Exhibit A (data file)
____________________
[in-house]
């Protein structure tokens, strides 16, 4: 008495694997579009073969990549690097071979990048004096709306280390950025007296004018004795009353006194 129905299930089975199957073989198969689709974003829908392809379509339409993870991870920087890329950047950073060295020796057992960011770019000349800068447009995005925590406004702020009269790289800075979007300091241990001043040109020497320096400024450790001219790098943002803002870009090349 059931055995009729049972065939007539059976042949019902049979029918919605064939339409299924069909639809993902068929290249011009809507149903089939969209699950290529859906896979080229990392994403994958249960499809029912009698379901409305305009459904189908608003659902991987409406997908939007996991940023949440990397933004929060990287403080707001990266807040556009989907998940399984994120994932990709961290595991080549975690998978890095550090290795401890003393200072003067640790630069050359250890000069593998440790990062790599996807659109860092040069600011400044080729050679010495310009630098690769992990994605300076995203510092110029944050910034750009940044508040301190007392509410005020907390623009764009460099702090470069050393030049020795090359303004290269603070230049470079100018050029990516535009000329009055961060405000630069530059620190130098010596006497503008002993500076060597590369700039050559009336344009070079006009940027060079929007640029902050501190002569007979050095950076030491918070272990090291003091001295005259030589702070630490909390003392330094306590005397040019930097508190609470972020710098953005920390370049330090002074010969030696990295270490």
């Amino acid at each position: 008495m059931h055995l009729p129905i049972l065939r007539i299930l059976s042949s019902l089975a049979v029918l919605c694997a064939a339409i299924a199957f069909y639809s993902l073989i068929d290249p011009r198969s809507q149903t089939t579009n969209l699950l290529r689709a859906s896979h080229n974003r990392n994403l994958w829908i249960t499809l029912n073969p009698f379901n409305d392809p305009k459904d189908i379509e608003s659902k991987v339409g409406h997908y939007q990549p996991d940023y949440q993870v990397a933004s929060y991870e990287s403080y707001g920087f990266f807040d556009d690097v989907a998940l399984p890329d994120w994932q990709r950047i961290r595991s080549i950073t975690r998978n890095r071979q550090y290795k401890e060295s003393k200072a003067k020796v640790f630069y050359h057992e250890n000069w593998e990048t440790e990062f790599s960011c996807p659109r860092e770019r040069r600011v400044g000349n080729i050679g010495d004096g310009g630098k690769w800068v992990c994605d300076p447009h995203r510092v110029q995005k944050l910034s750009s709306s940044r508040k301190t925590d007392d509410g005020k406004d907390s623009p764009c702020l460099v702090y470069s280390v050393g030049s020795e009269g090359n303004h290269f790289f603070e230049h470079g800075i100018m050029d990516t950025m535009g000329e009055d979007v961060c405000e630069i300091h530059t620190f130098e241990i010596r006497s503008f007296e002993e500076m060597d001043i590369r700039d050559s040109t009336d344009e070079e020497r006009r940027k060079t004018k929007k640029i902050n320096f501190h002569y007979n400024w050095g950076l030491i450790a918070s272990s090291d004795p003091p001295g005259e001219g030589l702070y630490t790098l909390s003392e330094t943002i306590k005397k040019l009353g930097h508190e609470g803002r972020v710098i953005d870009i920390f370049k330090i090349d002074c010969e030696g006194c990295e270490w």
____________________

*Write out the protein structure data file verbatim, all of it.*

[in-house]
């Protein structure tokens, strides 16, 4: 008495694997579009073969990549690097071979990048004096709306280390950025007296004018004795009353006194 129905299930089975199957073989198969689709974003829908392809379509339409993870991870920087890329950047950073060295020796057992960011770019000349800068447009995005925590406004702020009269790289800075979007300091241990001043040109020497320096400024450790001219790098943002803002870009090349 059931055995009729049972065939007539059976042949019902049979029918919605064939339409299924069909639809993902068929290249011009809507149903089939969209699950290529859906896979080229990392994403994958249960499809029912009698379901409305305009459904189908608003659902991987409406997908939007996991940023949440990397933004929060990287403080707001990266807040556009989907998940399984994120994932990709961290595991080549975690998978890095550090290795401890003393200072003067640790630069050359250890000069593998440790990062790599996807659109860092040069600011400044080729050679010495310009630098690769992990994605300076995203510092110029944050910034750009940044508040301190007392509410005020907390623009764009460099702090470069050393030049020795090359303004290269603070230049470079100018050029990516535009000329009055961060405000630069530059620190130098010596006497503008002993500076060597590369700039050559009336344009070079006009940027060079929007640029902050501190002569007979050095950076030491918070272990090291003091001295005259030589702070630490909390003392330094306590005397040019930097508190609470972020710098953005920390370049330090002074010969030696990295270490």
């Amino acid at each position: 008495m059931h055995l009729p129905i049972l065939r007539i299930l059976s042949s019902l089975a049979v029918l919605c694997a064939a339409i299924a199957f069909y639809s993902l073989i068929d290249p011009r198969s809507q149903t089939t579009n969209l699950l290529r689709a859906s896979h080229n974003r990392n994403l994958w829908i249960t499809l029912n073969p009698f379901n409305d392809p305009k459904d189908i379509e608003s659902k991987v339409g409406h997908y939007q990549p996991d940023y949440q993870v990397a933004s929060y991870e990287s403080y707001g920087f990266f807040d556009d690097v989907a998940l399984p890329d994120w994932q990709r950047i961290r595991s080549i950073t975690r998978n890095r071979q550090y290795k401890e060295s003393k200072a003067k020796v640790f630069y050359h057992e250890n000069w593998e990048t440790e990062f790599s960011c996807p659109r860092e770019r040069r600011v400044g000349n080729i050679g010495d004096g310009g630098k690769w800068v992990c994605d300076p447009h995203r510092v110029q995005k944050l910034s750009s709306s940044r508040k301190t925590d007392d509410g005020k406004d907390s623009p764009c702020l460099v702090y470069s280390v050393g030049s020795e009269g090359n303004h290269f790289f603070e230049h470079g800075i100018m050029d990516t950025m535009g000329e009055d979007v961060c405000e630069i300091h530059t620190f130098e241990i010596r006497s503008f007296e002993e500076m060597d001043i590369r700039d050559s040109t009336d344009e070079e020497r006009r940027k060079t004018k929007k640029i902050n320096f501190h002569y007979n400024w050095g950076l030491i450790a918070s272990s090291d004795p003091p001295g005259e001219g030589l702070y630490t790098l909390s003392e330094t943002i306590k005397k040019l009353g930097h508190e609470g803002r972020v710098i953005d870009i920390f370049k330090i090349d002074c010969e030696g006194c990295e270490w």